Curaçao Landhuizen, built in the 18th and 19th centuries, are usually former plantation houses. There used to be a 100 such small plantations on Curaçao. Their names are still in use as place names, such as Pannekoek, Dokterstuin, Kenepa ,Brievengat, and so on. The central pivot of each plantation was the landhuis, where the master lived with his house slaves. Situated around the country house were the store houses and the huts of the slaves, who were set to work on the land or in the salterns.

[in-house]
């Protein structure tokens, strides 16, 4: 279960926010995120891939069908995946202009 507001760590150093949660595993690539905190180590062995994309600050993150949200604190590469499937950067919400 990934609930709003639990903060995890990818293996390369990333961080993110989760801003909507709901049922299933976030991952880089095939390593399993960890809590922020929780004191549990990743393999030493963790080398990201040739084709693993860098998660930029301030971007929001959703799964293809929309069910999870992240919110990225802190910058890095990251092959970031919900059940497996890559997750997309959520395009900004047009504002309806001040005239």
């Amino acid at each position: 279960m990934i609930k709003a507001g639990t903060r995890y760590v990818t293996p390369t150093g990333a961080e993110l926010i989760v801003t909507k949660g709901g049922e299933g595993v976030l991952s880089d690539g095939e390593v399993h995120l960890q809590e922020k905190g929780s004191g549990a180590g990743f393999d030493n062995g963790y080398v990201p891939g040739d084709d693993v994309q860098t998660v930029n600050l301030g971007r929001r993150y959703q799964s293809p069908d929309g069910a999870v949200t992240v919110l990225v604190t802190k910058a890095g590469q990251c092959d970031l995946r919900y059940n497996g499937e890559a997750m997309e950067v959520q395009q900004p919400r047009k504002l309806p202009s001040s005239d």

The villas were usually situated on a hill so that the land and the neighboring villas were within sight. They were raised from coral with the addition of some brick stone details. The high saddle roofs were made with Dutch tiles, leading the rainwater to detached brick built collectors. A surprisingly large number of these colonial homes has survived the ages. About 55 of these landhouses are still to be found, in different conditions, scattered around our island.
The following Curacao Landhuizen are open for public viewing: